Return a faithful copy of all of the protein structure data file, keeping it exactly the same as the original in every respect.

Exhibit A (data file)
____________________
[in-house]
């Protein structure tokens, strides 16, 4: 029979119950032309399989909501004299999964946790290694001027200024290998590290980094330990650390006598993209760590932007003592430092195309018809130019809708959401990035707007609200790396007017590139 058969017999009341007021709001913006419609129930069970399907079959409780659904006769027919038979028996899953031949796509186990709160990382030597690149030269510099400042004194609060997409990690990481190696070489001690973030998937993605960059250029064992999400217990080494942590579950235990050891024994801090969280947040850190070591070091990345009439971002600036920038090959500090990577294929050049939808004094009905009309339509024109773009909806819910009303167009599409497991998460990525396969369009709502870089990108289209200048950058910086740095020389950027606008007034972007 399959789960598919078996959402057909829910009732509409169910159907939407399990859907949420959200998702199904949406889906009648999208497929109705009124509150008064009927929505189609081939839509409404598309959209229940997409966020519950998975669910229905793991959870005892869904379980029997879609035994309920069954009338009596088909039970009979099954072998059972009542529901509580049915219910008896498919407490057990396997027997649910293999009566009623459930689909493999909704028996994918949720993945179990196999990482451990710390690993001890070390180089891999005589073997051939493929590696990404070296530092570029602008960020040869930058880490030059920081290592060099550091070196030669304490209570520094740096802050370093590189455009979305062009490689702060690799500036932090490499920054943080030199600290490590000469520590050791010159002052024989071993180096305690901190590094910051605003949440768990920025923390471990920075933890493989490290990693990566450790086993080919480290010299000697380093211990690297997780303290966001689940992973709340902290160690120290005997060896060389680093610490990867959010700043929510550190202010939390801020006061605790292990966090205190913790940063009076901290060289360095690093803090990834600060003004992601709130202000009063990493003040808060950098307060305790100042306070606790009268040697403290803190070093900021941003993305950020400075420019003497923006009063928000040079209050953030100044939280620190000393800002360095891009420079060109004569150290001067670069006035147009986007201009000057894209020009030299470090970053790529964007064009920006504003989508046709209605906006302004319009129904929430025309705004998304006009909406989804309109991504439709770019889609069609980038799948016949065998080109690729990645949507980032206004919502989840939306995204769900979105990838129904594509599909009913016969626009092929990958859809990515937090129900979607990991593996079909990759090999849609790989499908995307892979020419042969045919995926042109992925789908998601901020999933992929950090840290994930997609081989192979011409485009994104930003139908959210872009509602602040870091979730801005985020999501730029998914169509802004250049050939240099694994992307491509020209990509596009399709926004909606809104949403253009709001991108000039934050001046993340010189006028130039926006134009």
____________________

[in-house]
């Protein structure tokens, strides 16, 4: 029979119950032309399989909501004299999964946790290694001027200024290998590290980094330990650390006598993209760590932007003592430092195309018809130019809708959401990035707007609200790396007017590139 058969017999009341007021709001913006419609129930069970399907079959409780659904006769027919038979028996899953031949796509186990709160990382030597690149030269510099400042004194609060997409990690990481190696070489001690973030998937993605960059250029064992999400217990080494942590579950235990050891024994801090969280947040850190070591070091990345009439971002600036920038090959500090990577294929050049939808004094009905009309339509024109773009909806819910009303167009599409497991998460990525396969369009709502870089990108289209200048950058910086740095020389950027606008007034972007 399959789960598919078996959402057909829910009732509409169910159907939407399990859907949420959200998702199904949406889906009648999208497929109705009124509150008064009927929505189609081939839509409404598309959209229940997409966020519950998975669910229905793991959870005892869904379980029997879609035994309920069954009338009596088909039970009979099954072998059972009542529901509580049915219910008896498919407490057990396997027997649910293999009566009623459930689909493999909704028996994918949720993945179990196999990482451990710390690993001890070390180089891999005589073997051939493929590696990404070296530092570029602008960020040869930058880490030059920081290592060099550091070196030669304490209570520094740096802050370093590189455009979305062009490689702060690799500036932090490499920054943080030199600290490590000469520590050791010159002052024989071993180096305690901190590094910051605003949440768990920025923390471990920075933890493989490290990693990566450790086993080919480290010299000697380093211990690297997780303290966001689940992973709340902290160690120290005997060896060389680093610490990867959010700043929510550190202010939390801020006061605790292990966090205190913790940063009076901290060289360095690093803090990834600060003004992601709130202000009063990493003040808060950098307060305790100042306070606790009268040697403290803190070093900021941003993305950020400075420019003497923006009063928000040079209050953030100044939280620190000393800002360095891009420079060109004569150290001067670069006035147009986007201009000057894209020009030299470090970053790529964007064009920006504003989508046709209605906006302004319009129904929430025309705004998304006009909406989804309109991504439709770019889609069609980038799948016949065998080109690729990645949507980032206004919502989840939306995204769900979105990838129904594509599909009913016969626009092929990958859809990515937090129900979607990991593996079909990759090999849609790989499908995307892979020419042969045919995926042109992925789908998601901020999933992929950090840290994930997609081989192979011409485009994104930003139908959210872009509602602040870091979730801005985020999501730029998914169509802004250049050939240099694994992307491509020209990509596009399709926004909606809104949403253009709001991108000039934050001046993340010189006028130039926006134009």